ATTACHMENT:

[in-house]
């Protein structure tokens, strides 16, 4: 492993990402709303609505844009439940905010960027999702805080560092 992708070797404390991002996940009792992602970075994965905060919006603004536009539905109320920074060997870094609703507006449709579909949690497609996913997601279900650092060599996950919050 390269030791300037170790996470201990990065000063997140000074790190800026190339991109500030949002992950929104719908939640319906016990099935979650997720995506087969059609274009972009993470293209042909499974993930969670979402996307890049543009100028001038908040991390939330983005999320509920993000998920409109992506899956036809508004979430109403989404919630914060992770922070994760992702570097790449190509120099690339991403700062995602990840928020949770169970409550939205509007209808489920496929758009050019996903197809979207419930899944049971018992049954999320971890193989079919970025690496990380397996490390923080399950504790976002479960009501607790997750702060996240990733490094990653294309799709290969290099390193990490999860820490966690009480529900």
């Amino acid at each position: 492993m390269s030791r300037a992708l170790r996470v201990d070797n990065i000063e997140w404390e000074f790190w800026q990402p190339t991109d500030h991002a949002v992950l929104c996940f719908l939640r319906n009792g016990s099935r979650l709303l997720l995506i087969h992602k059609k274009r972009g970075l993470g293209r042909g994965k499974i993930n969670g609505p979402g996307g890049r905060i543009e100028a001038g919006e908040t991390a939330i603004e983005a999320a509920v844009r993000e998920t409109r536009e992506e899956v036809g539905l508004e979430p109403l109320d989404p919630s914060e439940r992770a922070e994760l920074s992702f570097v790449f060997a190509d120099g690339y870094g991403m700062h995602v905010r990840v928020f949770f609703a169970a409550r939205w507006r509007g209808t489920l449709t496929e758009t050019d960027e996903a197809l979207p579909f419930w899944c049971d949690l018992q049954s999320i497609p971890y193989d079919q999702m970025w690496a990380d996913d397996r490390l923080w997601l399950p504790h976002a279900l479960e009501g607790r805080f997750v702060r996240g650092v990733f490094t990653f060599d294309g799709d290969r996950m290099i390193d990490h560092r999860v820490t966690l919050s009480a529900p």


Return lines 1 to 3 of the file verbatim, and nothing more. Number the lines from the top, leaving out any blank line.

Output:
[in-house]
């Protein structure tokens, strides 16, 4: 492993990402709303609505844009439940905010960027999702805080560092 992708070797404390991002996940009792992602970075994965905060919006603004536009539905109320920074060997870094609703507006449709579909949690497609996913997601279900650092060599996950919050 390269030791300037170790996470201990990065000063997140000074790190800026190339991109500030949002992950929104719908939640319906016990099935979650997720995506087969059609274009972009993470293209042909499974993930969670979402996307890049543009100028001038908040991390939330983005999320509920993000998920409109992506899956036809508004979430109403989404919630914060992770922070994760992702570097790449190509120099690339991403700062995602990840928020949770169970409550939205509007209808489920496929758009050019996903197809979207419930899944049971018992049954999320971890193989079919970025690496990380397996490390923080399950504790976002479960009501607790997750702060996240990733490094990653294309799709290969290099390193990490999860820490966690009480529900």
């Amino acid at each position: 492993m390269s030791r300037a992708l170790r996470v201990d070797n990065i000063e997140w404390e000074f790190w800026q990402p190339t991109d500030h991002a949002v992950l929104c996940f719908l939640r319906n009792g016990s099935r979650l709303l997720l995506i087969h992602k059609k274009r972009g970075l993470g293209r042909g994965k499974i993930n969670g609505p979402g996307g890049r905060i543009e100028a001038g919006e908040t991390a939330i603004e983005a999320a509920v844009r993000e998920t409109r536009e992506e899956v036809g539905l508004e979430p109403l109320d989404p919630s914060e439940r992770a922070e994760l920074s992702f570097v790449f060997a190509d120099g690339y870094g991403m700062h995602v905010r990840v928020f949770f609703a169970a409550r939205w507006r509007g209808t489920l449709t496929e758009t050019d960027e996903a197809l979207p579909f419930w899944c049971d949690l018992q049954s999320i497609p971890y193989d079919q999702m970025w690496a990380d996913d397996r490390l923080w997601l399950p504790h976002a279900l479960e009501g607790r805080f997750v702060r996240g650092v990733f490094t990653f060599d294309g799709d290969r996950m290099i390193d990490h560092r999860v820490t966690l919050s009480a529900p």